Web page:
A Day in the Life
By Karen Wilkinson, RN, NHA, CLNC – CareerSmart® Learning Contributor
Did you know that an estimated 5.7 million Americans are now living with Alzheimer’s disease? At this time, ten percent of people 65 years of age and older have Alzheimer’s dementia. And as a person gets older, the percent increases. Of those age 75 years or older, 81 percent are diagnosed with Alzheimer’s or other dementias. Alzheimer’s is currently the sixth leading cause of death in the United States. Without a medical breakthrough, projections put the overall number of those with Alzheimer’s dementia at nearly 14 million by 2050. These figures are alarming. As healthcare professionals, we are only looking at the tip of the iceberg as we care for those who are currently diagnosed with this debilitating and deadly disease who live in our communities and facilities. But, the care burden is even larger than our eyes see each day. The latest statistics from the Alzheimer’s Association indicate 16.1 million family members, friends, and other caregivers are providing unpaid care for people who have Alzheimer’s and other dementias. In 2017 alone, this unpaid care was estimated to involve 18.4 billion hours, and have a value of $232 billion.
We need to acknowledge the care challenges that family members and other unpaid caregivers face. Statistically, over half of primary caregivers are taking care of their parents; however, it is estimated that 250,000 children and young adults are also helping out. About 60 percent of those caregivers are employed, working an average of 35 hours per week while caregiving. What does a day in the life of an unpaid caregiver look like? Each day is unique, just as each person with Alzheimer’s disease or dementia is unique. There may be good days, not-so-good days, or just plain bad days, and caregivers must adjust in order to complete the routine tasks of care. Caregivers must help with activities of daily living (bathing, dressing, ambulation, toileting/incontinence care, eating) and manage co-morbid medical conditions, as well as help with other chores around the house, such as shopping, meal preparation, making doctor’s appointments, providing or arranging transportation, managing finances, helping with medication reminders or actual medication administration, helping with treatments, and monitoring behaviors, such as anxiety or wandering. If fortunate, the list might also include hiring and supervising paid caregivers or arranging for an adult day health program. This list is not exhaustive, but for the caregiver, it can be exhausting.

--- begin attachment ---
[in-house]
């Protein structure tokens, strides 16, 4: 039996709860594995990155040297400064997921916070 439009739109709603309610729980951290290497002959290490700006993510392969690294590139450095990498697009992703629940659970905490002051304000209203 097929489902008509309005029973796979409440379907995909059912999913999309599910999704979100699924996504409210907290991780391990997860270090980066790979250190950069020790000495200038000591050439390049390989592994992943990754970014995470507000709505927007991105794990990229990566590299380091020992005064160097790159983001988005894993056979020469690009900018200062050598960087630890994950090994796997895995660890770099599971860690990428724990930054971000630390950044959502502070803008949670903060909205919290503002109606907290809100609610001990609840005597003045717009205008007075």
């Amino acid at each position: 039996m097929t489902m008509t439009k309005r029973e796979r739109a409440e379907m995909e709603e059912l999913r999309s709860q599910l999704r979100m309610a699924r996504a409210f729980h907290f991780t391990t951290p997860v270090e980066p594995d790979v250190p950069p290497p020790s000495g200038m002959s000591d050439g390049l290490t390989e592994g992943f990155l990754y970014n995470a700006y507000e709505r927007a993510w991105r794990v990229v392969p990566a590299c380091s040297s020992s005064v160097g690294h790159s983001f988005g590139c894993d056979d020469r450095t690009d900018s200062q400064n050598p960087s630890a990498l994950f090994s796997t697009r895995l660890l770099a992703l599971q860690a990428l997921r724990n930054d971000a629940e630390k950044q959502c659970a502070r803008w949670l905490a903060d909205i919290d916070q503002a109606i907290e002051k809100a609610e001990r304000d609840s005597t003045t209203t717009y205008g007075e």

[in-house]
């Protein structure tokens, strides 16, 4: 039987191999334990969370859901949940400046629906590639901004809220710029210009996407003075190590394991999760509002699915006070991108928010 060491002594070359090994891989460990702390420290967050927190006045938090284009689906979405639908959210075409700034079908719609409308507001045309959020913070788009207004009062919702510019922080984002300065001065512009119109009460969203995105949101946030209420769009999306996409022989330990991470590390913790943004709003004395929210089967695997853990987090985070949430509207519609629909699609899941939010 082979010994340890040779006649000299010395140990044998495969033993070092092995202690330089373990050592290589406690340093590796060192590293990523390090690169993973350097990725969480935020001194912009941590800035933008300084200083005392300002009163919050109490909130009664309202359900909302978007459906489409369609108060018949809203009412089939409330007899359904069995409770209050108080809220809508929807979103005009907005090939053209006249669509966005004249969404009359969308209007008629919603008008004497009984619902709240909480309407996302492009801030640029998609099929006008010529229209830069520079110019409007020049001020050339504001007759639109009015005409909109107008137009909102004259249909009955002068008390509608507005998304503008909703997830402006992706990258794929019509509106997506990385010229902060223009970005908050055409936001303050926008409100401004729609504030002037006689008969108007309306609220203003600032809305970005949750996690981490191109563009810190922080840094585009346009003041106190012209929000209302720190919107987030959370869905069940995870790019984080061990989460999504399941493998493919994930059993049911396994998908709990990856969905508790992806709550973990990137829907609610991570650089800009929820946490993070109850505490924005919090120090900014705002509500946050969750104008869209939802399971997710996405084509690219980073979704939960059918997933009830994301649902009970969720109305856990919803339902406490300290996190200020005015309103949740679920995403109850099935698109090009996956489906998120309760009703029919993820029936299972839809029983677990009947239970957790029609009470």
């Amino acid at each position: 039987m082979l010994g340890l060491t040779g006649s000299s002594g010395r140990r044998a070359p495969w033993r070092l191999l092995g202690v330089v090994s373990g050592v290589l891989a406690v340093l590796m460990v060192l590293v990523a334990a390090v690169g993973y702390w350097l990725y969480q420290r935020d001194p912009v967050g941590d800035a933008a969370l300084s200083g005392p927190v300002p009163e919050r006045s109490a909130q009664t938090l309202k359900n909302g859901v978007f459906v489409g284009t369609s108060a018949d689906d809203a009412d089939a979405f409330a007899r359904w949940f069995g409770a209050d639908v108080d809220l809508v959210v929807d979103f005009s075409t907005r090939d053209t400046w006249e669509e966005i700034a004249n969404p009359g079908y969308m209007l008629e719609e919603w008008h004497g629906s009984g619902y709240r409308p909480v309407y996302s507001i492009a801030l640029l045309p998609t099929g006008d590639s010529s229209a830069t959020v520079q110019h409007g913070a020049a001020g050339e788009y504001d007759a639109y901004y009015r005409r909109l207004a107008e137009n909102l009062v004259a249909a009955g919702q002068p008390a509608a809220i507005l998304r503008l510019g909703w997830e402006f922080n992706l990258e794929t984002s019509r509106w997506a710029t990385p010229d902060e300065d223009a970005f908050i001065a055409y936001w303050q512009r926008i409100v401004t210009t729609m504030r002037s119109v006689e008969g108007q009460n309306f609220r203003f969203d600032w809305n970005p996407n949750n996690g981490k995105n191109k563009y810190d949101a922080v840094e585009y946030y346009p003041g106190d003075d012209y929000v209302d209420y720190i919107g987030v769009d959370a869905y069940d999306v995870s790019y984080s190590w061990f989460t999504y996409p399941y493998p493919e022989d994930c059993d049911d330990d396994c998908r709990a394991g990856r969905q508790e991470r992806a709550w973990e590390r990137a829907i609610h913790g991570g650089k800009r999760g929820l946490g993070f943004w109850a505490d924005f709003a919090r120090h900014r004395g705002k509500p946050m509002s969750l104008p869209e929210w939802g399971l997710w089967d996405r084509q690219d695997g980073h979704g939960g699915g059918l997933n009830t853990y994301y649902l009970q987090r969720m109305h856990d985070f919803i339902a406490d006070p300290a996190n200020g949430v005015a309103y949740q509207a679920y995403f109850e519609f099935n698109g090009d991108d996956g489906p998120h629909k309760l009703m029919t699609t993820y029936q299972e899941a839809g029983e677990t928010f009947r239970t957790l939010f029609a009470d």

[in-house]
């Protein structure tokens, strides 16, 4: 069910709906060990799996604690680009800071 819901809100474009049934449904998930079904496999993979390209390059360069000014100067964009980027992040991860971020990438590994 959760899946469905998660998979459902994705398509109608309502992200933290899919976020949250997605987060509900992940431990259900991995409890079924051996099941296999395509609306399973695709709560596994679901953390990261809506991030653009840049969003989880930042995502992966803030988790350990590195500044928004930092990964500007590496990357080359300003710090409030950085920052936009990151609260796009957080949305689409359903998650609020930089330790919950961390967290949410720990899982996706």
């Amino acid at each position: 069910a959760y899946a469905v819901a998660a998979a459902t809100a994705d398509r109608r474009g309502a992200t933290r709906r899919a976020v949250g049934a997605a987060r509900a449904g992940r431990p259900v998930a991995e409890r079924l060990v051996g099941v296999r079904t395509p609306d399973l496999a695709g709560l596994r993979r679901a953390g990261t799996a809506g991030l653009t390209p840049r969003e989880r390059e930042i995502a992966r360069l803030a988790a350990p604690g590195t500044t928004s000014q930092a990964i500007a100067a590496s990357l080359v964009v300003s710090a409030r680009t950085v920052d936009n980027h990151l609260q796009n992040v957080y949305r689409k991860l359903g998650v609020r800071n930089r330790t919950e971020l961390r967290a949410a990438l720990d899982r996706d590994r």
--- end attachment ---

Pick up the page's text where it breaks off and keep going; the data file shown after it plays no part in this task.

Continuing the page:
As Alzheimer’s progresses, care challenges increase as well. Caregivers may have increased emotional stress, depression, health problems, and financial challenges. Supportive interventions for caregivers currently include support groups, either on-line or in person, therapeutic counseling, education and care training resources, respite, and care management. Is there anything more that we can do? In discussing how to enhance health care for family caregivers, the Alzheimer’s Association notes that “comprehensive care planning is a core element of effective dementia care management and can result in the delivery of services that potentially enhance quality of life for people with dementia and their caregivers.” As we have the opportunity to develop care plans in these situations, talk with the caregiver and develop goals and interventions that are supportive of the situations they need to manage on a daily basis. For example, specific interventions may need to address evolving changes in personality and behavior, such as increased anxiety, suspiciousness, withdrawal from normal activities, wandering, or sleep disturbances; or, challenges with activities of daily living like incontinence, hygiene, bathing, and/or management of clothing. Good care planning is more than just “paper compliance.” It supports caregivers to enhance quality of life.